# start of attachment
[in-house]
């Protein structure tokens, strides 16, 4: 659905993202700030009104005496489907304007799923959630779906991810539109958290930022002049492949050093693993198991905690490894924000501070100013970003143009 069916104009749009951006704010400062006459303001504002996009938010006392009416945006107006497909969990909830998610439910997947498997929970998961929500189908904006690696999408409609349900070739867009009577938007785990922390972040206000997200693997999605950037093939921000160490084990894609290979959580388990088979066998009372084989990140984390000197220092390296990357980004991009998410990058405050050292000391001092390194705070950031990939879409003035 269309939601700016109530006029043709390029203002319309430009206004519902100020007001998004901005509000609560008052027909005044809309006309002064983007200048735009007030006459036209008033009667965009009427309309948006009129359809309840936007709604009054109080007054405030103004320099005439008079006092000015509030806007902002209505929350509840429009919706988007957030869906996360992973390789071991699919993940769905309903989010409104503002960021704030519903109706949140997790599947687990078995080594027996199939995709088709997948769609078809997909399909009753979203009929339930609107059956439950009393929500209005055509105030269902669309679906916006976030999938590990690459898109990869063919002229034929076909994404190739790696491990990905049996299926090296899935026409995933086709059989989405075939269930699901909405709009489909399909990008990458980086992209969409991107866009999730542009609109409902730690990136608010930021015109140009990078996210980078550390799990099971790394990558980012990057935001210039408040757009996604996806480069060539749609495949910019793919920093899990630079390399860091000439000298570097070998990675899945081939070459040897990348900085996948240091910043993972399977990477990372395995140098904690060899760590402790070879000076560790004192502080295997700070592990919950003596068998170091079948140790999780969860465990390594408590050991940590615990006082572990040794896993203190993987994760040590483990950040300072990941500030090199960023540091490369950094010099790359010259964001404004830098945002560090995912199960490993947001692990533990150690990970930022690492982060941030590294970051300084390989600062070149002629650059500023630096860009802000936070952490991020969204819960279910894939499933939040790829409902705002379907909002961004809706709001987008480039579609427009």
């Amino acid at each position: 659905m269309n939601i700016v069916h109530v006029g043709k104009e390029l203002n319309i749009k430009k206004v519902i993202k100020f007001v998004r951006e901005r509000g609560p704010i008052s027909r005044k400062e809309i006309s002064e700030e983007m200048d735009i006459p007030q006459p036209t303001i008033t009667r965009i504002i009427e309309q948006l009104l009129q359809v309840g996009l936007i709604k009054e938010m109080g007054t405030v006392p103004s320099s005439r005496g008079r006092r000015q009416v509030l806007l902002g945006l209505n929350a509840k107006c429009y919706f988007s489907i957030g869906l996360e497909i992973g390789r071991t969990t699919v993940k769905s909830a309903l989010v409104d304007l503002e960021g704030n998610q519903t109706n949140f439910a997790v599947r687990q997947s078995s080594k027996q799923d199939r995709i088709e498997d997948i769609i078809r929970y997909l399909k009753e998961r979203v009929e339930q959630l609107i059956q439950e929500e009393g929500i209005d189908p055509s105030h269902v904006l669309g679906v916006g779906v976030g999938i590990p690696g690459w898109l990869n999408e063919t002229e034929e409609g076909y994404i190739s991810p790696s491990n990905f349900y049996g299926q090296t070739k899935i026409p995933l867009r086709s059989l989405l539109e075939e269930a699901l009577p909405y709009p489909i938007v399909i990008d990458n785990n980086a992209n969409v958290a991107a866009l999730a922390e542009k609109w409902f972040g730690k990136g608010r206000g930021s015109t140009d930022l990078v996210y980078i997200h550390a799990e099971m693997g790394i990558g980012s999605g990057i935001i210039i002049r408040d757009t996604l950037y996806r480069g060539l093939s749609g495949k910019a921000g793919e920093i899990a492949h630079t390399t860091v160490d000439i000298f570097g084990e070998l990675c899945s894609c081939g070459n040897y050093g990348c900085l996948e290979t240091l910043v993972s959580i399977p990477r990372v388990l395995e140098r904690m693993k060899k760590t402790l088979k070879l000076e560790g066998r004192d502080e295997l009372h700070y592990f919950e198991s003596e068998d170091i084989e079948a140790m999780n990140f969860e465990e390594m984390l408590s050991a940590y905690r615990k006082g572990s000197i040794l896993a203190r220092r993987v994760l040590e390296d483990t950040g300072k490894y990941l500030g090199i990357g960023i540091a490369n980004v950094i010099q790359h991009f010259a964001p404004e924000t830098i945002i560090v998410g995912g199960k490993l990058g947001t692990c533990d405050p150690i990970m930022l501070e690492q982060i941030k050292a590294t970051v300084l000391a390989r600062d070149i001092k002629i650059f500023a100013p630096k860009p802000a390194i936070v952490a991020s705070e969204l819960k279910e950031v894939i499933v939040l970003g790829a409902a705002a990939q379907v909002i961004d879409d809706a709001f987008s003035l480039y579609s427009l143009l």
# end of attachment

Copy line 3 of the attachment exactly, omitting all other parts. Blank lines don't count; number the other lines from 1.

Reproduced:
């Amino acid at each position: 659905m269309n939601i700016v069916h109530v006029g043709k104009e390029l203002n319309i749009k430009k206004v519902i993202k100020f007001v998004r951006e901005r509000g609560p704010i008052s027909r005044k400062e809309i006309s002064e700030e983007m200048d735009i006459p007030q006459p036209t303001i008033t009667r965009i504002i009427e309309q948006l009104l009129q359809v309840g996009l936007i709604k009054e938010m109080g007054t405030v006392p103004s320099s005439r005496g008079r006092r000015q009416v509030l806007l902002g945006l209505n929350a509840k107006c429009y919706f988007s489907i957030g869906l996360e497909i992973g390789r071991t969990t699919v993940k769905s909830a309903l989010v409104d304007l503002e960021g704030n998610q519903t109706n949140f439910a997790v599947r687990q997947s078995s080594k027996q799923d199939r995709i088709e498997d997948i769609i078809r929970y997909l399909k009753e998961r979203v009929e339930q959630l609107i059956q439950e929500e009393g929500i209005d189908p055509s105030h269902v904006l669309g679906v916006g779906v976030g999938i590990p690696g690459w898109l990869n999408e063919t002229e034929e409609g076909y994404i190739s991810p790696s491990n990905f349900y049996g299926q090296t070739k899935i026409p995933l867009r086709s059989l989405l539109e075939e269930a699901l009577p909405y709009p489909i938007v399909i990008d990458n785990n980086a992209n969409v958290a991107a866009l999730a922390e542009k609109w409902f972040g730690k990136g608010r206000g930021s015109t140009d930022l990078v996210y980078i997200h550390a799990e099971m693997g790394i990558g980012s999605g990057i935001i210039i002049r408040d757009t996604l950037y996806r480069g060539l093939s749609g495949k910019a921000g793919e920093i899990a492949h630079t390399t860091v160490d000439i000298f570097g084990e070998l990675c899945s894609c081939g070459n040897y050093g990348c900085l996948e290979t240091l910043v993972s959580i399977p990477r990372v388990l395995e140098r904690m693993k060899k760590t402790l088979k070879l000076e560790g066998r004192d502080e295997l009372h700070y592990f919950e198991s003596e068998d170091i084989e079948a140790m999780n990140f969860e465990e390594m984390l408590s050991a940590y905690r615990k006082g572990s000197i040794l896993a203190r220092r993987v994760l040590e390296d483990t950040g300072k490894y990941l500030g090199i990357g960023i540091a490369n980004v950094i010099q790359h991009f010259a964001p404004e924000t830098i945002i560090v998410g995912g199960k490993l990058g947001t692990c533990d405050p150690i990970m930022l501070e690492q982060i941030k050292a590294t970051v300084l000391a390989r600062d070149i001092k002629i650059f500023a100013p630096k860009p802000a390194i936070v952490a991020s705070e969204l819960k279910e950031v894939i499933v939040l970003g790829a409902a705002a990939q379907v909002i961004d879409d809706a709001f987008s003035l480039y579609s427009l143009l």